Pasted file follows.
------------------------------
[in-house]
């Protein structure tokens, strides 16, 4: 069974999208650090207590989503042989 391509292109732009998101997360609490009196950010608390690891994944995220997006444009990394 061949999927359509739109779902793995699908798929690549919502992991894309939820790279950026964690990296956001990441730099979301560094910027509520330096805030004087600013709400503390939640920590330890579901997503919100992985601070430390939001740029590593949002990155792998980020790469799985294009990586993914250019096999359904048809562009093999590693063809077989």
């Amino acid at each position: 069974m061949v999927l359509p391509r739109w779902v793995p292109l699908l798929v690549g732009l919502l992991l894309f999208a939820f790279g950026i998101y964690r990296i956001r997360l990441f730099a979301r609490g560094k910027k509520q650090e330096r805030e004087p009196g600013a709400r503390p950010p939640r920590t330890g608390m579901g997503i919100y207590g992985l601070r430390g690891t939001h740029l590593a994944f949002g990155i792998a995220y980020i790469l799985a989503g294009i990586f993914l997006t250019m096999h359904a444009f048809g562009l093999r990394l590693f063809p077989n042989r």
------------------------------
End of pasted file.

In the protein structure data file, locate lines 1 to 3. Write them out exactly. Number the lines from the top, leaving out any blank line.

[in-house]
């Protein structure tokens, strides 16, 4: 069974999208650090207590989503042989 391509292109732009998101997360609490009196950010608390690891994944995220997006444009990394 061949999927359509739109779902793995699908798929690549919502992991894309939820790279950026964690990296956001990441730099979301560094910027509520330096805030004087600013709400503390939640920590330890579901997503919100992985601070430390939001740029590593949002990155792998980020790469799985294009990586993914250019096999359904048809562009093999590693063809077989």
């Amino acid at each position: 069974m061949v999927l359509p391509r739109w779902v793995p292109l699908l798929v690549g732009l919502l992991l894309f999208a939820f790279g950026i998101y964690r990296i956001r997360l990441f730099a979301r609490g560094k910027k509520q650090e330096r805030e004087p009196g600013a709400r503390p950010p939640r920590t330890g608390m579901g997503i919100y207590g992985l601070r430390g690891t939001h740029l590593a994944f949002g990155i792998a995220y980020i790469l799985a989503g294009i990586f993914l997006t250019m096999h359904a444009f048809g562009l093999r990394l590693f063809p077989n042989r």